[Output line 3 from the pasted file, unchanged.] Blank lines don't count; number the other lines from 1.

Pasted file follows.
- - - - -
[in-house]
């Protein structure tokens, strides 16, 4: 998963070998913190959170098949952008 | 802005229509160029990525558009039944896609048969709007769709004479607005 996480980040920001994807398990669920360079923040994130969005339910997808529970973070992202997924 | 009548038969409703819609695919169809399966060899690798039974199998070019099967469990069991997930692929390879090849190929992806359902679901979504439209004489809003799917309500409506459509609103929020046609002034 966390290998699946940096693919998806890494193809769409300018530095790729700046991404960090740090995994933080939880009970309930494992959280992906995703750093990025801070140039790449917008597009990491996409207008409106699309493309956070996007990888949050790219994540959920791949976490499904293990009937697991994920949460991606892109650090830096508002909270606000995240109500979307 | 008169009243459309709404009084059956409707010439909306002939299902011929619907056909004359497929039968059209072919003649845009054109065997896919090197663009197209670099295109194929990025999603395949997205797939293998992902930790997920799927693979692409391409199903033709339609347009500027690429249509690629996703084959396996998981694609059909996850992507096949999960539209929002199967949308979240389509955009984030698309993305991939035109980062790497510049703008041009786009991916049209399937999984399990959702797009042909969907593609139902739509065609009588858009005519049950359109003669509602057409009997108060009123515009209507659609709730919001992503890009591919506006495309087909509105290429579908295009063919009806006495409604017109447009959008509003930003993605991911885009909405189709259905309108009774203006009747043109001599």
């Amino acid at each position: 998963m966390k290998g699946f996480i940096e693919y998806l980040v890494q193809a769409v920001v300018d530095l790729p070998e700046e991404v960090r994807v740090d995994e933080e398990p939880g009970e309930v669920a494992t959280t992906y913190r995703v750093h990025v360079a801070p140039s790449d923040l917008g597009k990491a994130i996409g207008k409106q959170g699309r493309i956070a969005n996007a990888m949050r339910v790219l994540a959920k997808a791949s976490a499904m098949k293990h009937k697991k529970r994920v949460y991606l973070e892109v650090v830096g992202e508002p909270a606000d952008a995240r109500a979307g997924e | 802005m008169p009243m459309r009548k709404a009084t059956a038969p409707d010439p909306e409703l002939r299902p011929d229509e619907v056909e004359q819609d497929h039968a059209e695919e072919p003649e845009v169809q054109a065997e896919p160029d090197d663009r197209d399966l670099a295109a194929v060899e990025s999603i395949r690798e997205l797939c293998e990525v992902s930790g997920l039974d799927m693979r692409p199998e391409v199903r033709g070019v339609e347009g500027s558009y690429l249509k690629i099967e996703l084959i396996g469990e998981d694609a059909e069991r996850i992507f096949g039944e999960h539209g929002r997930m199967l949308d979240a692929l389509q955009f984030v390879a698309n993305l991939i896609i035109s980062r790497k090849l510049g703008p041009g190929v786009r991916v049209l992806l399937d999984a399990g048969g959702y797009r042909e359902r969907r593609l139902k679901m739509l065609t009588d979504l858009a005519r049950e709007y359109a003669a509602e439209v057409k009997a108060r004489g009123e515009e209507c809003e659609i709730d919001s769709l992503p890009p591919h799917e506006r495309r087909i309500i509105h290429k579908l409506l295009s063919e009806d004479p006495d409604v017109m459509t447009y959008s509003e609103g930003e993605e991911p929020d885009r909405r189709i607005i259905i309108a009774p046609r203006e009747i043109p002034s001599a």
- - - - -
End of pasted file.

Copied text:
């Amino acid at each position: 998963m966390k290998g699946f996480i940096e693919y998806l980040v890494q193809a769409v920001v300018d530095l790729p070998e700046e991404v960090r994807v740090d995994e933080e398990p939880g009970e309930v669920a494992t959280t992906y913190r995703v750093h990025v360079a801070p140039s790449d923040l917008g597009k990491a994130i996409g207008k409106q959170g699309r493309i956070a969005n996007a990888m949050r339910v790219l994540a959920k997808a791949s976490a499904m098949k293990h009937k697991k529970r994920v949460y991606l973070e892109v650090v830096g992202e508002p909270a606000d952008a995240r109500a979307g997924e | 802005m008169p009243m459309r009548k709404a009084t059956a038969p409707d010439p909306e409703l002939r299902p011929d229509e619907v056909e004359q819609d497929h039968a059209e695919e072919p003649e845009v169809q054109a065997e896919p160029d090197d663009r197209d399966l670099a295109a194929v060899e990025s999603i395949r690798e997205l797939c293998e990525v992902s930790g997920l039974d799927m693979r692409p199998e391409v199903r033709g070019v339609e347009g500027s558009y690429l249509k690629i099967e996703l084959i396996g469990e998981d694609a059909e069991r996850i992507f096949g039944e999960h539209g929002r997930m199967l949308d979240a692929l389509q955009f984030v390879a698309n993305l991939i896609i035109s980062r790497k090849l510049g703008p041009g190929v786009r991916v049209l992806l399937d999984a399990g048969g959702y797009r042909e359902r969907r593609l139902k679901m739509l065609t009588d979504l858009a005519r049950e709007y359109a003669a509602e439209v057409k009997a108060r004489g009123e515009e209507c809003e659609i709730d919001s769709l992503p890009p591919h799917e506006r495309r087909i309500i509105h290429k579908l409506l295009s063919e009806d004479p006495d409604v017109m459509t447009y959008s509003e609103g930003e993605e991911p929020d885009r909405r189709i607005i259905i309108a009774p046609r203006e009747i043109p002034s001599a």